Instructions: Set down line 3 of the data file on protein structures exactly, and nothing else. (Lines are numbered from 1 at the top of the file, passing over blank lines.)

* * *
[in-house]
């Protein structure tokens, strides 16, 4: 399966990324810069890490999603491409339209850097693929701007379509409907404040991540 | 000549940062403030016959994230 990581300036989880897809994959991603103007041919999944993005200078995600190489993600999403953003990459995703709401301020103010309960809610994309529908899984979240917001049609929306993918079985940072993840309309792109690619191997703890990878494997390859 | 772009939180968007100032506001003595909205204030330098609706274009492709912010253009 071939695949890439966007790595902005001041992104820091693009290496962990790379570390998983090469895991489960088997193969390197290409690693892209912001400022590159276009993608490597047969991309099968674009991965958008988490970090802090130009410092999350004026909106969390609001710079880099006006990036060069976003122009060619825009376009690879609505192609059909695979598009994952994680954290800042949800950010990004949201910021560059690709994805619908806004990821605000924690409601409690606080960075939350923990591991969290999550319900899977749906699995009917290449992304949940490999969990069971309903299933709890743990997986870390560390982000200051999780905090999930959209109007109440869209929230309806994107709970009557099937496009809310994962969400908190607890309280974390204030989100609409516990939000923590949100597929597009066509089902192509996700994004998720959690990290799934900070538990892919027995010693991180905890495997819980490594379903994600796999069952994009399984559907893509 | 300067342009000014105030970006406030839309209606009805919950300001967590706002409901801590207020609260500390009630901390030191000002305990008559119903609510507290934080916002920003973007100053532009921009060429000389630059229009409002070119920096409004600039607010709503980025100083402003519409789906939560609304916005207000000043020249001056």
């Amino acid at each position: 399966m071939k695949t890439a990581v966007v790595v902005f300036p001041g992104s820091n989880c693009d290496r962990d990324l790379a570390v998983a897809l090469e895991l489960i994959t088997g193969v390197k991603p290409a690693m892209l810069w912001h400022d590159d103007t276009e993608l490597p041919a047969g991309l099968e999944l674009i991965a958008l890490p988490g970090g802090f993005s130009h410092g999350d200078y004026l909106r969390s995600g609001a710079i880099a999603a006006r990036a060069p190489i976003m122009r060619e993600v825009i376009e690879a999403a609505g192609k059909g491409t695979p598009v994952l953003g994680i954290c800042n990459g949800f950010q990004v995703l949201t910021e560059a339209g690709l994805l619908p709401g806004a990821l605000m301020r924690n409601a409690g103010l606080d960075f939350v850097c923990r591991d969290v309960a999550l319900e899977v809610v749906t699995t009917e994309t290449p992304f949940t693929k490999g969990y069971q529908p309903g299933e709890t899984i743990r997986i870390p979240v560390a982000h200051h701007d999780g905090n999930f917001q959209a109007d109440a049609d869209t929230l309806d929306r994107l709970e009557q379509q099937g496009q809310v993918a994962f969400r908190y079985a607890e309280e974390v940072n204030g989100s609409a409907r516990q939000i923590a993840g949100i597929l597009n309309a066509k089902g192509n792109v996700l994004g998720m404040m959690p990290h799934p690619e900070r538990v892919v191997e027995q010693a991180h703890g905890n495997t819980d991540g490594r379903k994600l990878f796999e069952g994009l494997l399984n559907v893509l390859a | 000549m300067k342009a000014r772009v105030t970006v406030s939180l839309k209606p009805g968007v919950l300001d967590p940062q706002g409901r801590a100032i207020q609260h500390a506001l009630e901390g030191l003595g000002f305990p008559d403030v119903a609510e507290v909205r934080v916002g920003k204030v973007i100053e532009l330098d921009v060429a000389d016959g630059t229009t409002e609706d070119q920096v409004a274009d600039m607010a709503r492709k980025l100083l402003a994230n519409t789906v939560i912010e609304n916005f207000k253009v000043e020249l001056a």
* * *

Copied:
């Amino acid at each position: 399966m071939k695949t890439a990581v966007v790595v902005f300036p001041g992104s820091n989880c693009d290496r962990d990324l790379a570390v998983a897809l090469e895991l489960i994959t088997g193969v390197k991603p290409a690693m892209l810069w912001h400022d590159d103007t276009e993608l490597p041919a047969g991309l099968e999944l674009i991965a958008l890490p988490g970090g802090f993005s130009h410092g999350d200078y004026l909106r969390s995600g609001a710079i880099a999603a006006r990036a060069p190489i976003m122009r060619e993600v825009i376009e690879a999403a609505g192609k059909g491409t695979p598009v994952l953003g994680i954290c800042n990459g949800f950010q990004v995703l949201t910021e560059a339209g690709l994805l619908p709401g806004a990821l605000m301020r924690n409601a409690g103010l606080d960075f939350v850097c923990r591991d969290v309960a999550l319900e899977v809610v749906t699995t009917e994309t290449p992304f949940t693929k490999g969990y069971q529908p309903g299933e709890t899984i743990r997986i870390p979240v560390a982000h200051h701007d999780g905090n999930f917001q959209a109007d109440a049609d869209t929230l309806d929306r994107l709970e009557q379509q099937g496009q809310v993918a994962f969400r908190y079985a607890e309280e974390v940072n204030g989100s609409a409907r516990q939000i923590a993840g949100i597929l597009n309309a066509k089902g192509n792109v996700l994004g998720m404040m959690p990290h799934p690619e900070r538990v892919v191997e027995q010693a991180h703890g905890n495997t819980d991540g490594r379903k994600l990878f796999e069952g994009l494997l399984n559907v893509l390859a | 000549m300067k342009a000014r772009v105030t970006v406030s939180l839309k209606p009805g968007v919950l300001d967590p940062q706002g409901r801590a100032i207020q609260h500390a506001l009630e901390g030191l003595g000002f305990p008559d403030v119903a609510e507290v909205r934080v916002g920003k204030v973007i100053e532009l330098d921009v060429a000389d016959g630059t229009t409002e609706d070119q920096v409004a274009d600039m607010a709503r492709k980025l100083l402003a994230n519409t789906v939560i912010e609304n916005f207000k253009v000043e020249l001056a």